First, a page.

The Hawaiian Community Research Project (HCRP) was organized by the Princess Bernice Pauahi Bishop Musuem, which has a long tradition of conducting anthropological research in Polynesia. From 1965 to 1970, the HCRP was supported by grants from the National Institute of Mental Health and the Progressive Neighborhoods Program of the State of Hawaii. Additional support was provided by the Department of Psychology and Social Science Research Institute, University of Hawaii. The HCRP was inspired by a dynamic leader, Myron “Pinkie” Thompson, and developed by Alan Howard who recruited me to join the team in 1966.
This community-based research included ethnographic and experimental methods, and focused on family, socialization, child development, and educational problems (Boggs, 1972; Gallimore & Howard, 1968; Howard, 1974; MacDonald & Gallimore, 1972; Gallimore, Boggs, & Jordan, 1974).
The ethnographic research identified a striking contrast between Hawaiian child competence in the home and in school. At relatively young ages, the children were expected to assume significant household responsibilities including cooking, laundry, and the care of siblings. A strong value was the idea that all should pitch in to sustain the family’s routine (Weisner, Gallimore, & Jordan, 1988).
The evident competence of the Hawaiian children at home suggested that they should be able to learn in any setting, school or otherwise. School observations suggested that too often classroom instruction did not capitalize on existing on children’s strengths, were frequently at odds with learning and communication patterns observed in the natal culture. A plan of attack seemed obvious: use our cultural research to guide a program of instructional innovation that took advantage of the skills and strengths the children brought to school.
Over a two year period, we attempted various instructional innovations based on our community, cultural, and linguistic research (Gallimore, Boggs, & Jordan, 1974; MacDonald & Gallimore, 1971). Many of these efforts either failed, or had too little effect to justify the cost of implementation, and changes were not sustained after external assistance ended. Even with the years of basic research in the community to guide our efforts, we were no more successful than the teachers and administrators we had been so quick to criticize. We continued to believe studies of Hawaiian culture were key to reducing the achievement gap, but we were unable to translate the findings into workable, effective, and stable changes in classroom practices.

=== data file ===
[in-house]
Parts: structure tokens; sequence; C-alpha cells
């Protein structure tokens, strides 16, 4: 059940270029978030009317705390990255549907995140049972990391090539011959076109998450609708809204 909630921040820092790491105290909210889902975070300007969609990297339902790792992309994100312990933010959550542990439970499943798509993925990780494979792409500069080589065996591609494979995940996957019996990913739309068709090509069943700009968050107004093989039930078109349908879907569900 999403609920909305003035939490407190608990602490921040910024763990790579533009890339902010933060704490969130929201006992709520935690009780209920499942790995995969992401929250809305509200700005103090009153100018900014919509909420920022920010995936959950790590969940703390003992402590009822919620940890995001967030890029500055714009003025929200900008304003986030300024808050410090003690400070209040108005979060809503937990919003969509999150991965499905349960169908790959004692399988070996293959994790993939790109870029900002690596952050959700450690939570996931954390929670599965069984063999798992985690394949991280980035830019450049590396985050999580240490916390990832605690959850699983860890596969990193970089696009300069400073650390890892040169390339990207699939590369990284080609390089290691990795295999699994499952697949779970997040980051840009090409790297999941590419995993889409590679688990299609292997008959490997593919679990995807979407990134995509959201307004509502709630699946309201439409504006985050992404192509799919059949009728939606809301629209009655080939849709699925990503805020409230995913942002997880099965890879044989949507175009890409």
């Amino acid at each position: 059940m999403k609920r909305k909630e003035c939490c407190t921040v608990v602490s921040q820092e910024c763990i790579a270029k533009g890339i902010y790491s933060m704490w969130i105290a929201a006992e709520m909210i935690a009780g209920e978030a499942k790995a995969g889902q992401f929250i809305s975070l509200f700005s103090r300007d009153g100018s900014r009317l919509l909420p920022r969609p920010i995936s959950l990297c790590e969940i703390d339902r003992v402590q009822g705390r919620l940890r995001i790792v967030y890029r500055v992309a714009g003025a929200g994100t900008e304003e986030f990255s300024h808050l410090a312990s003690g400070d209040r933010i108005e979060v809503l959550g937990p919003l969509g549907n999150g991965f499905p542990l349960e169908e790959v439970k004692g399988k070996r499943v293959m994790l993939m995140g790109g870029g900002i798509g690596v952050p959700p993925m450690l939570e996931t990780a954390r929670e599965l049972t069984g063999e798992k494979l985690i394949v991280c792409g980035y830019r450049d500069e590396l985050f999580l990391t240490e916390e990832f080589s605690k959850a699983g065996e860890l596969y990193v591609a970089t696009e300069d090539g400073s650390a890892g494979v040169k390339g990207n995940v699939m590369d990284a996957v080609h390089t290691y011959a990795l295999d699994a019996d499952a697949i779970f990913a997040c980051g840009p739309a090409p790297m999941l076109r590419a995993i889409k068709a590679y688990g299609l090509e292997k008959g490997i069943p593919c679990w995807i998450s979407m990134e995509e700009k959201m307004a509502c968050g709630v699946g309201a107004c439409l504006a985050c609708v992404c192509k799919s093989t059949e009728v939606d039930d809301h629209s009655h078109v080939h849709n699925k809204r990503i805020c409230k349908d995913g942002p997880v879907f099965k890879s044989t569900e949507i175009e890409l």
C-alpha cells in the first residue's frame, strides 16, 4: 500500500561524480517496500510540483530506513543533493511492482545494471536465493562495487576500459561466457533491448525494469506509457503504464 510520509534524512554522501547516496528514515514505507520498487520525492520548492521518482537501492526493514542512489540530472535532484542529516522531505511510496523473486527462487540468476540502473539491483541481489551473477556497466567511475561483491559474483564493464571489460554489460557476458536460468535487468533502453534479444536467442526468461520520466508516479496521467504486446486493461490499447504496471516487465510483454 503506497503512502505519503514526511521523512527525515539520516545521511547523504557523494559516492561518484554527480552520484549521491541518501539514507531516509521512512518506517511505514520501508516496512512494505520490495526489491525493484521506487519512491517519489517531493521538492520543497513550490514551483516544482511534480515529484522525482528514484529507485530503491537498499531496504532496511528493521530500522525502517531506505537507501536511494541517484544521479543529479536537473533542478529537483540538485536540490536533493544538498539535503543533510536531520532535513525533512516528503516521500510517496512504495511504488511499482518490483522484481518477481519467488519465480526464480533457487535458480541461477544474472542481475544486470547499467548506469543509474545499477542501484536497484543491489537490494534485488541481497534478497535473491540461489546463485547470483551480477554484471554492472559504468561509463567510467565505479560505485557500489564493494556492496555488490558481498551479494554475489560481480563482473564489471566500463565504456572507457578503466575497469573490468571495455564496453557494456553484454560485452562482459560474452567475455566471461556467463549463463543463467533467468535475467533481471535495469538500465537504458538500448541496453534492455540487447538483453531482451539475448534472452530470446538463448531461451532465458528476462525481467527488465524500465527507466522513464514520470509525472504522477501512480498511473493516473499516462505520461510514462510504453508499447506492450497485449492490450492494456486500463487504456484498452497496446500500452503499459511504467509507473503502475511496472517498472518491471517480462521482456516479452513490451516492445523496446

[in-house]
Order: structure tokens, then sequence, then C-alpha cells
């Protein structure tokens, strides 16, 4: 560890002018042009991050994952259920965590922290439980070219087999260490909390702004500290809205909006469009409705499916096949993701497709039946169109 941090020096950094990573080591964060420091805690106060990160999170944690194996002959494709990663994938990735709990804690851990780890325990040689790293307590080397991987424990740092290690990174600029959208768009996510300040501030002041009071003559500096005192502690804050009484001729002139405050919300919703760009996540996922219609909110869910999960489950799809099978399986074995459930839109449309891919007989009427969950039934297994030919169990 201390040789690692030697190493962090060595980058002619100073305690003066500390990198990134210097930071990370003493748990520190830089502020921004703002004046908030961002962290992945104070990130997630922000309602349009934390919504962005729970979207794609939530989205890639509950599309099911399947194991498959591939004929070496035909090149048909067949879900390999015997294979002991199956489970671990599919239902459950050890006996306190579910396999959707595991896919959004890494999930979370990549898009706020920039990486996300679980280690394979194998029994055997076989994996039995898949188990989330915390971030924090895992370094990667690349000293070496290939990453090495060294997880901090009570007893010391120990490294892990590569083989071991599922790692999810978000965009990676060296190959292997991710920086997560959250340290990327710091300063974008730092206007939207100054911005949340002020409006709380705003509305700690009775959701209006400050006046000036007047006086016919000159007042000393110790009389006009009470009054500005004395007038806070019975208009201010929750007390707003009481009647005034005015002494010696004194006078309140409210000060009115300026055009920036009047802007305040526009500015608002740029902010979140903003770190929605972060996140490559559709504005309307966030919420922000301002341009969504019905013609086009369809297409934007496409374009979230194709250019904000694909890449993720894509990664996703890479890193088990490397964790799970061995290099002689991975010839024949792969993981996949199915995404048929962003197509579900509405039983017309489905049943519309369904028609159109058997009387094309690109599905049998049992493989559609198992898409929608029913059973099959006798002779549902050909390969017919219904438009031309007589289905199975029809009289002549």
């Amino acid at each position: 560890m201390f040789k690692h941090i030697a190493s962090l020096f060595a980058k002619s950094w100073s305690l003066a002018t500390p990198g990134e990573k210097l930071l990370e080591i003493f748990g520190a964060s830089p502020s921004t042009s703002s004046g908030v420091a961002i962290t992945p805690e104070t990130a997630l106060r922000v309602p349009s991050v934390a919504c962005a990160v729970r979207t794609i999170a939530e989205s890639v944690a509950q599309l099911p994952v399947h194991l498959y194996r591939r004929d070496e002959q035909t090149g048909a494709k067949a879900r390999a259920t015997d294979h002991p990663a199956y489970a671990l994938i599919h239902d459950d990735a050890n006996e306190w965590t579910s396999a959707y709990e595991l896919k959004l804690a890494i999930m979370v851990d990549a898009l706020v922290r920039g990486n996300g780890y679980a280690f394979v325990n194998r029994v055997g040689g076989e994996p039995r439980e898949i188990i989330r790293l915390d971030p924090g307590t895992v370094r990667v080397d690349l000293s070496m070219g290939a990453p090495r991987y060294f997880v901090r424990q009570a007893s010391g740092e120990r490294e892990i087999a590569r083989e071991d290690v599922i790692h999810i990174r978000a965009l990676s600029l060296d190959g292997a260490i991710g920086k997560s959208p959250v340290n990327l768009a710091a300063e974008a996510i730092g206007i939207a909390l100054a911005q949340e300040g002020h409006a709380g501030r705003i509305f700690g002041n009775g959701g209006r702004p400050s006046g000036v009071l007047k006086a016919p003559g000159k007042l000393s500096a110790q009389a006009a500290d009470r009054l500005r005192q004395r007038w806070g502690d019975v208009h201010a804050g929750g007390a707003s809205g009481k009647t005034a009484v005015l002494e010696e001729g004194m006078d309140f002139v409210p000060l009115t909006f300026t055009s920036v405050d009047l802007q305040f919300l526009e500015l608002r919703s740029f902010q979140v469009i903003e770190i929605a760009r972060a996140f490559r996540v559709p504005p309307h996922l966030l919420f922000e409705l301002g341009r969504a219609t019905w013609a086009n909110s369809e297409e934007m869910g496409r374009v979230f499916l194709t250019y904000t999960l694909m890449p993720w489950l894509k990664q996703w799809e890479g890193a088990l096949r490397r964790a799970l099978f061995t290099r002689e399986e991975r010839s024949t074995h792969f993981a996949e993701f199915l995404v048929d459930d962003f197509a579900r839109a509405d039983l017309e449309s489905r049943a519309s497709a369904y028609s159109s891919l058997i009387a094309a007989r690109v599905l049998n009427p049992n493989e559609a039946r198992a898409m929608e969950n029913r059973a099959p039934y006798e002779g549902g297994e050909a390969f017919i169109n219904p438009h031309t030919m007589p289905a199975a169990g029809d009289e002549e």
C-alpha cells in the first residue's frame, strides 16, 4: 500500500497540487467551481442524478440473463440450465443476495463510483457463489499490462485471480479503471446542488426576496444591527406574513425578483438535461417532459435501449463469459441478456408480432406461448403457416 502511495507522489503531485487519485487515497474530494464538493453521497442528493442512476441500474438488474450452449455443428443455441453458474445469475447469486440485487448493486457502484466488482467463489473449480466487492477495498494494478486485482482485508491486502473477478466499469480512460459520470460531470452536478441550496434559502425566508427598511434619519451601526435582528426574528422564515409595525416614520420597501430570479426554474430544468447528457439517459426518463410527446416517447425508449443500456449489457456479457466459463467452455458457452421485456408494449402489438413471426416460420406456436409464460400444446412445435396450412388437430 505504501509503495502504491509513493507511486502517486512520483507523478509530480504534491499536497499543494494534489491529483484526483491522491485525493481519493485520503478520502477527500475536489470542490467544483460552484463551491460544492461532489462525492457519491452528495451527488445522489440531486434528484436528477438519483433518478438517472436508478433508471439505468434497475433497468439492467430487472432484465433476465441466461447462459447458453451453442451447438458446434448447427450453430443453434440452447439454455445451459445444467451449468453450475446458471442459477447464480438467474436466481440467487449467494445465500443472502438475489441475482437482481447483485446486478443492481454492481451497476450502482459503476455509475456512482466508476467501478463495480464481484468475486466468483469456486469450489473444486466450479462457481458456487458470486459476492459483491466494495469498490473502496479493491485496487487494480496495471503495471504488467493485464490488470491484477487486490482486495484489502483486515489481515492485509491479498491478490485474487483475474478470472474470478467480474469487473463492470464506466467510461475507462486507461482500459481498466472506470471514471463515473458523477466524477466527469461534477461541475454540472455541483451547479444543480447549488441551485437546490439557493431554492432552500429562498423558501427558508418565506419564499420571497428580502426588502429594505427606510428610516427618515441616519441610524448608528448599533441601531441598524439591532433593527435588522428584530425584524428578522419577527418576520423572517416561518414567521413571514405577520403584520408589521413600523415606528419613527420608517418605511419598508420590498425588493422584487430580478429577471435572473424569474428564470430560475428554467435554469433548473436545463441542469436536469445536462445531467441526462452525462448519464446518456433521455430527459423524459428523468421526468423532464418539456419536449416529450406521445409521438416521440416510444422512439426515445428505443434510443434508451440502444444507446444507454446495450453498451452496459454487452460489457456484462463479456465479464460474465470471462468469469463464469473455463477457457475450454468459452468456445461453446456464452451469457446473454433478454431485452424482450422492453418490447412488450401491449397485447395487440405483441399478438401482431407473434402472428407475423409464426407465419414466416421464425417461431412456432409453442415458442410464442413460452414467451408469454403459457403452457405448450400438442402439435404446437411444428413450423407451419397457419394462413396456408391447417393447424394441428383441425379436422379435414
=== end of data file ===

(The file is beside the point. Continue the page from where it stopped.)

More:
But from these initial efforts we did learn that the task was much more difficult than we imagined. We had naively assumed that solutions could be devised by direct extrapolation from research to the classroom. Although we had spent many hours observing in schools, none of us had actually worked in the classroom, or tried to teach Hawaiian students with the approaches we had extrapolated from cultural studies. Our relationship to teachers and students alike had been relatively distant, and though involved in the schools, we were not truly part of classrooms. Innovations that seemed so appealing and workable in the seminar room did not easily translate into workable, reliably implemented instructional practices. We knew how to do research. The teachers knew how to run a classroom. But none of us knew how to combine both kinds of knowledge and skill. A bridge was needed between research and practice.